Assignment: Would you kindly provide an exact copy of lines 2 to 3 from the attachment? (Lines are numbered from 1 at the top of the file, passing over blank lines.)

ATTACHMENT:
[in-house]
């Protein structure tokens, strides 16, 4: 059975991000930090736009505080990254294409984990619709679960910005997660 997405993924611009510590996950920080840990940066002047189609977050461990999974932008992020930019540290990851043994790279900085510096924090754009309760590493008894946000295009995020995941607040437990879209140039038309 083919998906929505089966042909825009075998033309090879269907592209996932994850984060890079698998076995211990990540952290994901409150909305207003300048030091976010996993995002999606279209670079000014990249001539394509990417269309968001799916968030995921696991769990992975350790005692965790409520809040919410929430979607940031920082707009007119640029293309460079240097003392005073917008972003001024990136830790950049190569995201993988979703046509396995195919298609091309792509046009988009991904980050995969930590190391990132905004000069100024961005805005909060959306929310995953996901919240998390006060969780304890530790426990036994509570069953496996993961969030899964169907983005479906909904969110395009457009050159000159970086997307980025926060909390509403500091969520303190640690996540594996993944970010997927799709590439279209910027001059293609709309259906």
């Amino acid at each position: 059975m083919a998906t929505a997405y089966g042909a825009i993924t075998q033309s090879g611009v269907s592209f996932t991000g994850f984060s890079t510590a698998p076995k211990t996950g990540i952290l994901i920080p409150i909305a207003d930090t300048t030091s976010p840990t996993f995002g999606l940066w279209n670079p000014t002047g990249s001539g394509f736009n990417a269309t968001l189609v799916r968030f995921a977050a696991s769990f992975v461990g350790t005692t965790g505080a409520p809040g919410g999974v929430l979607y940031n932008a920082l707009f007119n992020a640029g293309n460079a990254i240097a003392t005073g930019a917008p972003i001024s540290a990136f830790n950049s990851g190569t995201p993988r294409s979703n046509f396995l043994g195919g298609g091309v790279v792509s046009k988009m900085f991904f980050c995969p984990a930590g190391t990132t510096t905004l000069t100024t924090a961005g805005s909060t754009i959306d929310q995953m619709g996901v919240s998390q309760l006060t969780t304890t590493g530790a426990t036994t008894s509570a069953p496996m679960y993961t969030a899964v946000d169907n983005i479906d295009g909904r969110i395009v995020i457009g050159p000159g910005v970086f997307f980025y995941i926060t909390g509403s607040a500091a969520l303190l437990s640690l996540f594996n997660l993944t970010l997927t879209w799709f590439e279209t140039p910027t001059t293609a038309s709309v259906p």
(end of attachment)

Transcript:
């Protein structure tokens, strides 16, 4: 059975991000930090736009505080990254294409984990619709679960910005997660 997405993924611009510590996950920080840990940066002047189609977050461990999974932008992020930019540290990851043994790279900085510096924090754009309760590493008894946000295009995020995941607040437990879209140039038309 083919998906929505089966042909825009075998033309090879269907592209996932994850984060890079698998076995211990990540952290994901409150909305207003300048030091976010996993995002999606279209670079000014990249001539394509990417269309968001799916968030995921696991769990992975350790005692965790409520809040919410929430979607940031920082707009007119640029293309460079240097003392005073917008972003001024990136830790950049190569995201993988979703046509396995195919298609091309792509046009988009991904980050995969930590190391990132905004000069100024961005805005909060959306929310995953996901919240998390006060969780304890530790426990036994509570069953496996993961969030899964169907983005479906909904969110395009457009050159000159970086997307980025926060909390509403500091969520303190640690996540594996993944970010997927799709590439279209910027001059293609709309259906």
């Amino acid at each position: 059975m083919a998906t929505a997405y089966g042909a825009i993924t075998q033309s090879g611009v269907s592209f996932t991000g994850f984060s890079t510590a698998p076995k211990t996950g990540i952290l994901i920080p409150i909305a207003d930090t300048t030091s976010p840990t996993f995002g999606l940066w279209n670079p000014t002047g990249s001539g394509f736009n990417a269309t968001l189609v799916r968030f995921a977050a696991s769990f992975v461990g350790t005692t965790g505080a409520p809040g919410g999974v929430l979607y940031n932008a920082l707009f007119n992020a640029g293309n460079a990254i240097a003392t005073g930019a917008p972003i001024s540290a990136f830790n950049s990851g190569t995201p993988r294409s979703n046509f396995l043994g195919g298609g091309v790279v792509s046009k988009m900085f991904f980050c995969p984990a930590g190391t990132t510096t905004l000069t100024t924090a961005g805005s909060t754009i959306d929310q995953m619709g996901v919240s998390q309760l006060t969780t304890t590493g530790a426990t036994t008894s509570a069953p496996m679960y993961t969030a899964v946000d169907n983005i479906d295009g909904r969110i395009v995020i457009g050159p000159g910005v970086f997307f980025y995941i926060t909390g509403s607040a500091a969520l303190l437990s640690l996540f594996n997660l993944t970010l997927t879209w799709f590439e279209t140039p910027t001059t293609a038309s709309v259906p």